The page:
You kind of knew it was over for the Dodgers the minute they acquired Lance Lynn. Lance Lynn? This is the Dodgers, for Christ’s sake! When they need help in the rotation, they go get Zack Greinke, or Yu Darvish, or Max Scherzer. They shop at the supermarket that plebs like you and I aren’t even allowed to look at from the outside. Lance Lynn is the 70s recliner left in the alley. He was torch paper for the White Sox. This is what the Dodgers had to resort to?
The Dodgers are once again done before the World Series, and certainly before winning it, which they’ve only half-done in this decade of running over the NL West (except for that one time. And that other, kinda). They will be lumped in with 90’s Atlanta or the Bills, or may even be the new standard bearer of regular-season monsters who always seem to fall victim to the vicious, capricious nature of the postseason that renders whatever else they’ve accomplished moot. Or so goes the story.
To be fair to this particular version of the Dodgers, despite the 100 wins, it is perhaps the most handicapped Dodgers team to enter the playoffs. Tony Gonsolin was hurt. Dustin May was hurt. Walker Buehler never made the post. Julio Urias proved himself to be an abusive dickhead. Clayton Kershaw is old and fragile and looked both in his one postseason start. They were always battling with maybe 40 percent of a rotation worthy of a World Series contender. The Diamondbacks may not be all that good (though they probably will be soon), but they do sport one Cy Young contender (Zac Gallen) and one very solid No. 2 (Merrill Kelly). That was an enormous advantage even if there was a canyon between the two teams in the regular season. That canyon shrinks to a mere creek in the Division Series when Gallen and Kelly get to throw such a large percentage of the innings in it.
And the Dodgers didn’t hit, especially with runners on. Just like they didn’t last year against the Padres. It’s pretty simple. The Division Series doesn’t let you wait around to click back into gear like May does.
But the baseball universe doesn’t want to hear that. It doesn’t want to hear that every Dodgers defeat is kind of unique. In 2013, 2014, and 2016, they lost to superior National League teams. In 2015 they got deGrom’d. In 2017 and 2018 they lost to better AL teams, though one was cheating, and only beat them in a coin flip Game 7.
In 2019 the Nationals were able to pare down their roster to use basically six pitchers, three of them starters, turning them from a wildcard team into a behemoth. Atlanta was Atlanta in 2021. They’re all explainable if not defendable.
But amass this many October defeats, and the conclusion from everyone has to be that there’s something internal that’s rotting. There’s a shortcoming that they can’t find. We thought it was Dave Roberts for a while, and maybe it was. Not much he can do about a team that has no starters and can’t hit for part of a week, though. The playoff losses that have doomed them are a very small percentage of the thousand-plus games they’ve played the past 10 years. Barely a ripple, and yet they’re the ones with the most weight attached. Over that long of a timeline, they’re essentially inches away from multiple World Series wins.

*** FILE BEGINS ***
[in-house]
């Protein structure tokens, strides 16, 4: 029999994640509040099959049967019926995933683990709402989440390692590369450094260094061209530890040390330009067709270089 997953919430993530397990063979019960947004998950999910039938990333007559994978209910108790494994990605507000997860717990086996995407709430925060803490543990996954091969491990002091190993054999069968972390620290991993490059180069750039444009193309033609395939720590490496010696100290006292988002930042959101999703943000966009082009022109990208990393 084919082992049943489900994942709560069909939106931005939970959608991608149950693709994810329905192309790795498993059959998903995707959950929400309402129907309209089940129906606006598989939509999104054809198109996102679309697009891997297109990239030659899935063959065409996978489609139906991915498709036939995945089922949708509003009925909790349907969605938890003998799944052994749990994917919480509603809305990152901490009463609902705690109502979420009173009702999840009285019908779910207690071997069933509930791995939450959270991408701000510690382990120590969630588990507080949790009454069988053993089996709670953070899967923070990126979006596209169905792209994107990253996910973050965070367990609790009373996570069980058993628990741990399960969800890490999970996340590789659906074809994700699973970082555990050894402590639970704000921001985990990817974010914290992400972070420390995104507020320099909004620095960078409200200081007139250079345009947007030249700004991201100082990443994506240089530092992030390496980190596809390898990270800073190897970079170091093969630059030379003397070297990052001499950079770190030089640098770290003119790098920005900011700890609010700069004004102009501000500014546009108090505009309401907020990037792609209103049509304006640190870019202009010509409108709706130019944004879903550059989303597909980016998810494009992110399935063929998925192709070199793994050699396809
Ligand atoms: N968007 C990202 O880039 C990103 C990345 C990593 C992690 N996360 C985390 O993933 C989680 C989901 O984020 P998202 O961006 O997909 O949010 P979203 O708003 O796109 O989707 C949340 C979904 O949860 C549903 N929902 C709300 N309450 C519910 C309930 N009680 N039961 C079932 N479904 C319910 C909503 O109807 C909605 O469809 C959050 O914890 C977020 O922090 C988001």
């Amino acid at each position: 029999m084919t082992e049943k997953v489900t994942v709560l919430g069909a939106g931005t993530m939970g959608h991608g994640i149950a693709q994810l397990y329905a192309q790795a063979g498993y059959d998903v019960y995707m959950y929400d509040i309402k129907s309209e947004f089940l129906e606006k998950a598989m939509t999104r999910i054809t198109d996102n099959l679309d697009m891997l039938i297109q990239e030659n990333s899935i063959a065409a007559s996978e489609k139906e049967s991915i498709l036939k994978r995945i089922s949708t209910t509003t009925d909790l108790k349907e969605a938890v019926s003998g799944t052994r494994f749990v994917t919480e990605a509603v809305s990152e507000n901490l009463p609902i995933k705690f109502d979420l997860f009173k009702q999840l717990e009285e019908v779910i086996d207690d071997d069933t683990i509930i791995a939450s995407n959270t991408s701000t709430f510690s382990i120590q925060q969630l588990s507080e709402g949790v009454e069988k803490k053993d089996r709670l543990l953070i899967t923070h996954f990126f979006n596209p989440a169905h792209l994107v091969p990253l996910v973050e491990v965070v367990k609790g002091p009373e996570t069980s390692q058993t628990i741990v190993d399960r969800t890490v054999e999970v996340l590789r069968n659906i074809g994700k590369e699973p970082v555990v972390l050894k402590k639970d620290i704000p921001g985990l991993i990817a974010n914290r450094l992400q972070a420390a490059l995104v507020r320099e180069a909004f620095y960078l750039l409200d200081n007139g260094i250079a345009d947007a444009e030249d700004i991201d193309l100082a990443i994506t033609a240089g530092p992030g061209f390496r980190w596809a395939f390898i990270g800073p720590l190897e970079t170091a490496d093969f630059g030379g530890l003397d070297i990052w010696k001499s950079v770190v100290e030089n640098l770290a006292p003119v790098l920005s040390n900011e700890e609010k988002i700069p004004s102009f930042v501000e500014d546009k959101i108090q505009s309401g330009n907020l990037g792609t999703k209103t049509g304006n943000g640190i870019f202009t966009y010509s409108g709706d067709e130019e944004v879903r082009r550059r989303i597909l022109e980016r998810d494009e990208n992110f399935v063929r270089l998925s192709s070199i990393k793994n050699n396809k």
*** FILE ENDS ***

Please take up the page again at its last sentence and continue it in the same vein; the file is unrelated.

But they’re not and they didn’t. And they’ll always be judged against their contemporaries in Houston, who rose to prominence at the same time and have two actual Series wins instead of the fun-size one the Dodgers have. They very well may add a third in a couple weeks. That’s seen as more legitimate, even though in total the Dodgers have won more games over the past 10 years.
Is there something internal? Or is it that in the past two falls they’ve faced Gallen, Kelly, Snell, Darvish, and Musgrove, and sometimes those guys are just going to keep you down? Sure, you have to beat good pitching to win in October, but other than the Astros coming up against a top-of-the-rotation guy every day is no better than a 50-50 prospect. Hey, even the Astros were hypnotized by Pablo Lopez just a couple days ago. They didn’t have any answers for Scherzer, Strasburg, and Corbin in 2019 either, nor Atlanta in 2021, or the Red Sox in 2018. Boy, these resumes are starting to look more alike, aren’t they?
It is freakish that the Dodgers keep coming up snake eyes in the playoffs, but it’s not out of the realm of possibility. It doesn’t take that many factors to build it up like this — injuries here, a banging trash can there, another team on NBA Jam fire to boot — and suddenly the years roll by.
Eventually, Buehler will be back. So will May. Ohtani may be on the way. Nick Frasso and Gavin Stone are probably names we should get used to.
And it could all go pear-shaped again come October ‘24. Nature of the thing. Take something like a baseball season and team that’s meant to play out over a long stretch and suddenly throw it into a tiny cauldron and any kind of chemical reaction is possible.
We’ll all claim that a couple playoff losses here and there undoes the hundreds and hundreds of wins surrounding them. Maybe they do, maybe they don’t. It’s just a silly system. Silliest for the Dodgers though, which is just weird.
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